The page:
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Árni Ásgeirsson, Maike Aurich, Árni Kristjánsson; Independent and additive effects of repetition of target and distractor sets in active visual search. Journal of Vision 2010;10(7):1288. doi: https://doi.org/10.1167/10.7.1288.
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© ARVO (1962-2015); The Authors (2016-present)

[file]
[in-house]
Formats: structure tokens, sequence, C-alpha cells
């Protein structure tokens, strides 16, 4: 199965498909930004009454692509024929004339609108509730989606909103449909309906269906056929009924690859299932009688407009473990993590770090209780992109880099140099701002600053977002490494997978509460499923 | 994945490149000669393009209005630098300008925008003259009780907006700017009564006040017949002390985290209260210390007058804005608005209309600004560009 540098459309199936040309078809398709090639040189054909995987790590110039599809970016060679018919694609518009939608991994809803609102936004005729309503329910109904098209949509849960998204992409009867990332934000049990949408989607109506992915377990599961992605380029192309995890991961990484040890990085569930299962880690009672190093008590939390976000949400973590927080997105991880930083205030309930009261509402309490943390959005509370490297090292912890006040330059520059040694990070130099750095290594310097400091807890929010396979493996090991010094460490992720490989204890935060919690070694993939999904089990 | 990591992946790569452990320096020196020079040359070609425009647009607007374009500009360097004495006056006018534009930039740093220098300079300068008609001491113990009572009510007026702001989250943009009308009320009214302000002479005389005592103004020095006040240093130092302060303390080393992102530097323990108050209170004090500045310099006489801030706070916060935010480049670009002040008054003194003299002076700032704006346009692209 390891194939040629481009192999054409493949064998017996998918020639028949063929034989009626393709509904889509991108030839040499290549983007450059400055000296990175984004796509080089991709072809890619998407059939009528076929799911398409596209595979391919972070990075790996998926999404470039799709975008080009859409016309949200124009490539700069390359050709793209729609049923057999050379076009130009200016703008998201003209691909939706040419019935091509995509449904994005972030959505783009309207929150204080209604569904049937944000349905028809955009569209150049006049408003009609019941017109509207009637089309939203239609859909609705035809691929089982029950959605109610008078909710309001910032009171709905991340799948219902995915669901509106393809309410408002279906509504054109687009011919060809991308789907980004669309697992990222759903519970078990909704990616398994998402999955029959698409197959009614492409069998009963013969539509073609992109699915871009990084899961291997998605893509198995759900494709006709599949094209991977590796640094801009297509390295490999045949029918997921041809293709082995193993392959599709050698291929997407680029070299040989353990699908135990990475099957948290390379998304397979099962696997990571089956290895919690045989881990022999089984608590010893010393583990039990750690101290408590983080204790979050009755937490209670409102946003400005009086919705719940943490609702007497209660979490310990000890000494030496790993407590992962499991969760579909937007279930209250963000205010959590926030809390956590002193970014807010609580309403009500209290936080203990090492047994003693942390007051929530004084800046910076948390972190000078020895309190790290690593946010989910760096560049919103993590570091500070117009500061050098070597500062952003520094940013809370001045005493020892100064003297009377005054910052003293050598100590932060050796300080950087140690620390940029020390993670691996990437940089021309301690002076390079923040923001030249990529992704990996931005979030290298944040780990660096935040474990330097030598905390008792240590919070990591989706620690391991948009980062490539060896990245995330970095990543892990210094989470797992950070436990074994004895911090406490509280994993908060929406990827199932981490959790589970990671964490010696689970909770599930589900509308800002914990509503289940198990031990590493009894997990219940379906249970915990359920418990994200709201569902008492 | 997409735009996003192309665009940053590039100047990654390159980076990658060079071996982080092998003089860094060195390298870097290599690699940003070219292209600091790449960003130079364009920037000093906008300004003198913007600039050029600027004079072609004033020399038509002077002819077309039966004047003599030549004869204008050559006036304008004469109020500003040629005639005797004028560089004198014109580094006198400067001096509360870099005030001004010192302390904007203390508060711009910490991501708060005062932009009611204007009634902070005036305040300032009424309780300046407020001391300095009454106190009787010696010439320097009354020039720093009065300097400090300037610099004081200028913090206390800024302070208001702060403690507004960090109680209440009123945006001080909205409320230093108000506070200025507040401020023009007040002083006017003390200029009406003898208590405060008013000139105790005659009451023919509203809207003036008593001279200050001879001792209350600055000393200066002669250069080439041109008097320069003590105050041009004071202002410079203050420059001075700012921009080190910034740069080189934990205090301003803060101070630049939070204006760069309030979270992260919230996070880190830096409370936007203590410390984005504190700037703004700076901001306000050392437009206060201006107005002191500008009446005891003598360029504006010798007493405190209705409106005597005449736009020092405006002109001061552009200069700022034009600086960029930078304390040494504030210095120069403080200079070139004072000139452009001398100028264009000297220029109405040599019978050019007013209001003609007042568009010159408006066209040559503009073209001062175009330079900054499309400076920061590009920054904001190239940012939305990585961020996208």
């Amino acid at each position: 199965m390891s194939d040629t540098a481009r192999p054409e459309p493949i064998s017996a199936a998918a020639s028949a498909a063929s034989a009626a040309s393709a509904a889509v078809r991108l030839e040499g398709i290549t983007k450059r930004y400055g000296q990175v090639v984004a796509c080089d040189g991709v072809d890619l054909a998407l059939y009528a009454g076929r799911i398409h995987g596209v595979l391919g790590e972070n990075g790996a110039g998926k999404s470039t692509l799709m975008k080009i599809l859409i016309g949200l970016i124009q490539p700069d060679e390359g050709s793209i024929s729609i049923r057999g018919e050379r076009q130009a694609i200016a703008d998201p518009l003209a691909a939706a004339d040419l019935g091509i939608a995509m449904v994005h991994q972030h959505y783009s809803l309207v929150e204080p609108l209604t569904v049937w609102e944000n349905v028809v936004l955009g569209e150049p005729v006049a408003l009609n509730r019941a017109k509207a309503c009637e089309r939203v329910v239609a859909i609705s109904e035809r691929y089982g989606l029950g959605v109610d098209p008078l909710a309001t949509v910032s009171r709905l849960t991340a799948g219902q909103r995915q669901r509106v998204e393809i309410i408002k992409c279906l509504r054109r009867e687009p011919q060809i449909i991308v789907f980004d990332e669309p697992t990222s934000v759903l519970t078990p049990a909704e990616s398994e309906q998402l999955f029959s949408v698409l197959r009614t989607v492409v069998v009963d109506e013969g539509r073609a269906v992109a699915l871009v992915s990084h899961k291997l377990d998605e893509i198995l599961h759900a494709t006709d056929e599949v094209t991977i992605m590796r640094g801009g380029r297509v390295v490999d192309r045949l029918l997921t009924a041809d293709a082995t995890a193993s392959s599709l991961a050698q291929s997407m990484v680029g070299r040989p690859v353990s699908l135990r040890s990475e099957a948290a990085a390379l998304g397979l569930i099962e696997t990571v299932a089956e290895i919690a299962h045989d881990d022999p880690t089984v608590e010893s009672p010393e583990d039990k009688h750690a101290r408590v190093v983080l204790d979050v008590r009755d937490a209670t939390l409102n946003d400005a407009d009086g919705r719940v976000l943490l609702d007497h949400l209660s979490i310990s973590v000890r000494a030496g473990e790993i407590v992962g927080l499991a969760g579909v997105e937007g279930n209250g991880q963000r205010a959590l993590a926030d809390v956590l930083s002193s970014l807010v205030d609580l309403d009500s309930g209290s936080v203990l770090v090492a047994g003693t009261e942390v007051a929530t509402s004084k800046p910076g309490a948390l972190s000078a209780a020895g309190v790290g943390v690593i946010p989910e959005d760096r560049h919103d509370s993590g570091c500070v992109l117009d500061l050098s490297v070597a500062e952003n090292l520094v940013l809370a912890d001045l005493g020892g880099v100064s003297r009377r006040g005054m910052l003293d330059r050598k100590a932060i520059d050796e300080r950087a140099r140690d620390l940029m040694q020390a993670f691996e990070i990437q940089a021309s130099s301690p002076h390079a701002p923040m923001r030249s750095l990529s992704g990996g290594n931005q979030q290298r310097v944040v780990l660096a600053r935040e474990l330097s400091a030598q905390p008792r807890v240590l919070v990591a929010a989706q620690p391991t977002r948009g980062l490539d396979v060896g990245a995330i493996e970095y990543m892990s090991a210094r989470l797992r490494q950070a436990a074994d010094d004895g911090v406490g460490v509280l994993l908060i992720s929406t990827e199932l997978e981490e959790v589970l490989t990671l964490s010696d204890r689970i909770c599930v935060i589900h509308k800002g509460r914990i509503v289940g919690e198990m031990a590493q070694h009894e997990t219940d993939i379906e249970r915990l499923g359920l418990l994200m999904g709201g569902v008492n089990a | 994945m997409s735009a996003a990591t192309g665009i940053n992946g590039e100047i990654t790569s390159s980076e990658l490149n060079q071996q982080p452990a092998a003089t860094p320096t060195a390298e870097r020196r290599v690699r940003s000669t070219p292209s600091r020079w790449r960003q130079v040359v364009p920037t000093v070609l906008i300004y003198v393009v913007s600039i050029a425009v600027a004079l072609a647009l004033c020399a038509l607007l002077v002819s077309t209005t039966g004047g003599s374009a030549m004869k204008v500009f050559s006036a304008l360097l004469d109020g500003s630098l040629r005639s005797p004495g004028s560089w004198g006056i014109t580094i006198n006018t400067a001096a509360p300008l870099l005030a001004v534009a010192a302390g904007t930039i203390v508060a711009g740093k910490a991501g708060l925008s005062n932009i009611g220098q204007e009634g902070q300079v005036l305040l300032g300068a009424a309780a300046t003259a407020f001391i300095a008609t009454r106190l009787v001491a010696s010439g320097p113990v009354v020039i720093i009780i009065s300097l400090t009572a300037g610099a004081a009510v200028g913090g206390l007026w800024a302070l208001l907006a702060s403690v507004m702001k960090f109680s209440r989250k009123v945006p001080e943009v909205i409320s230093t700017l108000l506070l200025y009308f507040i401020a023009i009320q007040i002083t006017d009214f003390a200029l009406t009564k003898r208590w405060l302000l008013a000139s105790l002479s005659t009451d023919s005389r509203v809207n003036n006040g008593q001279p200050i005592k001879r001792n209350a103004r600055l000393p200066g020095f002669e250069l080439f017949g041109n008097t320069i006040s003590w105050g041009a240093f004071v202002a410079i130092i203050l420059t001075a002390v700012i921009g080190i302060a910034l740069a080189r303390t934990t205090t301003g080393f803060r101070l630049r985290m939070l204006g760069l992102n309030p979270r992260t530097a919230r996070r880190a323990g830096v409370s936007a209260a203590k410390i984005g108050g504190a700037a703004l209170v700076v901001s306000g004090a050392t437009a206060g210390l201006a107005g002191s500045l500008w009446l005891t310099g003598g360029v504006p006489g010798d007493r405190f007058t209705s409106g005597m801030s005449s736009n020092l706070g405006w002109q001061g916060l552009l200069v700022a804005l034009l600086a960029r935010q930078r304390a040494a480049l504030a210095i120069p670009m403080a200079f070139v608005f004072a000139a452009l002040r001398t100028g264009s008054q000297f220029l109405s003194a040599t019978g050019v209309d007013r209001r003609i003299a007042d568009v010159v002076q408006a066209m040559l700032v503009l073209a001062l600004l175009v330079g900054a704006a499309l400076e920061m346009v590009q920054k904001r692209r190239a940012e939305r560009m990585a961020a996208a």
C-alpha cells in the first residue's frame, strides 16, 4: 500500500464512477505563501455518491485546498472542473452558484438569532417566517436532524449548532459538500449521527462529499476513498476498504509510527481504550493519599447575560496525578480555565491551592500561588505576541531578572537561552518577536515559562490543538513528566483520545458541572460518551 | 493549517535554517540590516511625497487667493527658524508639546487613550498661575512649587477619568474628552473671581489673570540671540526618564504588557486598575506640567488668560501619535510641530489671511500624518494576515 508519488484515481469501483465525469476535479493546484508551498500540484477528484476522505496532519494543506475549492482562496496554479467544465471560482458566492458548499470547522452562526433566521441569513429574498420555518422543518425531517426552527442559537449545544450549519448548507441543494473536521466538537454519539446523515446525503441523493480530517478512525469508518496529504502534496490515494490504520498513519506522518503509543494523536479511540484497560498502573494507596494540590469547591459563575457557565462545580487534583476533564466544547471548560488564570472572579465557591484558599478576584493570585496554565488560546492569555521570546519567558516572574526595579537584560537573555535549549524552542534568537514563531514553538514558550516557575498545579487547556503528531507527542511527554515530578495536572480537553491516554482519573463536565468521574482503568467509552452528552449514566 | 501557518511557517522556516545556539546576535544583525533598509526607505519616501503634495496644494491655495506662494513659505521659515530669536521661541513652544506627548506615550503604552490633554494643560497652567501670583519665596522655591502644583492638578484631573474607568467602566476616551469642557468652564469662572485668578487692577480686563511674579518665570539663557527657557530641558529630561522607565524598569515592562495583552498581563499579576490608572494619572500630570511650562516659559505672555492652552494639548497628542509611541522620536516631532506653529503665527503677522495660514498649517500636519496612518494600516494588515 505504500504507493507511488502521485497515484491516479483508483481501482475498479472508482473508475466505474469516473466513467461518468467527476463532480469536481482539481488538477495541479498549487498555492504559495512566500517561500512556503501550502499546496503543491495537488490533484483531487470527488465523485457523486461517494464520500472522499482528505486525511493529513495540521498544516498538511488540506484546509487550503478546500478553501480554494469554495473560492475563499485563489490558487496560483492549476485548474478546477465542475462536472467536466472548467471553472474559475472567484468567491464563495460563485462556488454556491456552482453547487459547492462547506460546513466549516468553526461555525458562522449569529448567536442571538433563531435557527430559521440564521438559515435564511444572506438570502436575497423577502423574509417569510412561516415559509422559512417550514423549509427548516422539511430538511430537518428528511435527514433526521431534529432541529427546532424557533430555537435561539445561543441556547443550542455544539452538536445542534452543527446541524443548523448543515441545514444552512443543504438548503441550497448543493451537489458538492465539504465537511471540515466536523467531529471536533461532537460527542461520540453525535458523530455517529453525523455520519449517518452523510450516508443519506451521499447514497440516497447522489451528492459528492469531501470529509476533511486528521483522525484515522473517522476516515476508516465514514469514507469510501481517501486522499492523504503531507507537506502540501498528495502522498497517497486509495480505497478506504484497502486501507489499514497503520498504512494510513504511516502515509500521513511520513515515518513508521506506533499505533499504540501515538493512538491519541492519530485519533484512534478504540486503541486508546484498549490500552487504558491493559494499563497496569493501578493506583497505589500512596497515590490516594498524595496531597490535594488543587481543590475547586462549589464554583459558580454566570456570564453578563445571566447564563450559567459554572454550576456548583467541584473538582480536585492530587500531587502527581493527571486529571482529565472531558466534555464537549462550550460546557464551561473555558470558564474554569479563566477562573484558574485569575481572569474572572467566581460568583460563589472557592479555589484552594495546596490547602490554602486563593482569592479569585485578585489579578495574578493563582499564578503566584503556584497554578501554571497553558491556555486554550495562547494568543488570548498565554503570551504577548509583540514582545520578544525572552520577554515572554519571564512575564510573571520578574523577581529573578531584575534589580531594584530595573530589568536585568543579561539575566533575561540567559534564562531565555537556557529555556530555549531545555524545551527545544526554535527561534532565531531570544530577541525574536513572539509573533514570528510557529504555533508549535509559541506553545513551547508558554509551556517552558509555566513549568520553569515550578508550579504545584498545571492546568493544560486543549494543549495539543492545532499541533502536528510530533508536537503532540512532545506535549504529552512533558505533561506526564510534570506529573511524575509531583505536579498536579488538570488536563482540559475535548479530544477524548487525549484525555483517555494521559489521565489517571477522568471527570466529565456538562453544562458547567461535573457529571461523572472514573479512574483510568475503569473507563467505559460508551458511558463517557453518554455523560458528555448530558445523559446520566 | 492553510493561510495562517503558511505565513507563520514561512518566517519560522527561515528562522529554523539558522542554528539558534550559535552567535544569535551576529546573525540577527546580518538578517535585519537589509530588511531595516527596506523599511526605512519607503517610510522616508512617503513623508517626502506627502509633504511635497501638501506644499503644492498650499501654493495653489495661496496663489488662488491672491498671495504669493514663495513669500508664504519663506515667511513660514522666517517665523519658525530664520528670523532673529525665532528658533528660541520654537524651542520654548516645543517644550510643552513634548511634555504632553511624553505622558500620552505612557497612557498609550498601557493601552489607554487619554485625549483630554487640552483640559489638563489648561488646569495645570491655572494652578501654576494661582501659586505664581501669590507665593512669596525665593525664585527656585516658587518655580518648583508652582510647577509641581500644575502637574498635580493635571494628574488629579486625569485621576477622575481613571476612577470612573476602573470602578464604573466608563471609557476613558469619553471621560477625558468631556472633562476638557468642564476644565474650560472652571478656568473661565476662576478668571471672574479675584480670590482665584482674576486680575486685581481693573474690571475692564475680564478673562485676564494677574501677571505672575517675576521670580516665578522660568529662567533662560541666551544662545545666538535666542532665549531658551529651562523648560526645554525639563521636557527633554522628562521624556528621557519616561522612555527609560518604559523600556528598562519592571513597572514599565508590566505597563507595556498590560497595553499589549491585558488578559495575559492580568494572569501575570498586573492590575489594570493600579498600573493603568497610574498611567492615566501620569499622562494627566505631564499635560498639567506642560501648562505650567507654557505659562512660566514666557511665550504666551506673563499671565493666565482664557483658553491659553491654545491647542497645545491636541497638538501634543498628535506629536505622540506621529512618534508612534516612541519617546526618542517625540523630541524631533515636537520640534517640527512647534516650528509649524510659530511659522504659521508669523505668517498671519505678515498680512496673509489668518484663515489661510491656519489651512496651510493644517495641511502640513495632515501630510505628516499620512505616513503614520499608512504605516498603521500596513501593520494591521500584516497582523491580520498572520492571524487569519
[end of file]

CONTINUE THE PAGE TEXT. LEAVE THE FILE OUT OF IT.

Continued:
Priming of pop-out is a well known phenomenon in the literature on visual attention, where the repetition of features from a previous trial facilitates a response to the same feature on the next trial. While such effects have mostly been studied by measuring key-press responses, priming from target repetition has also been found to facilitate saccadic eye movements to targets containing repeated features. Much less studied is priming from repeated context, or distractor-sets. Priming of context is presumably driven by inhibition mechanisms speeding rejection of non-targets. In order to investigate any facilitatory effects of target and context repetition upon latencies of saccadic eye movements, and any interactions between the two, we measured saccades in a color-singleton task where the target color and the color of the distractors varied independently of one another. The task was an “active” visual search where observers had to make a speeded saccade to the center of the singleton target. Repetition of target color and distractor-set color both resulted in decreased saccadic latencies, but the effect was larger for repetition of context than target. In contrast, target repetition had a larger effect upon search accuracy. Because of these discrepancies we calculated inverse efficiency (saccadic latency/percentage correct) to control for possible trade-offs between latency and accuracy. The inverse efficiency analyses showed highly significant effects of repetition of both target and context, with no hint of an interaction between the two. The tight link between attention shifts and eye movement preparation is well documented, and our analyses of priming show that the repetition of both target and distractor-sets has a strong influence upon attention shifts and eye movements and that these effects are independent of one another.
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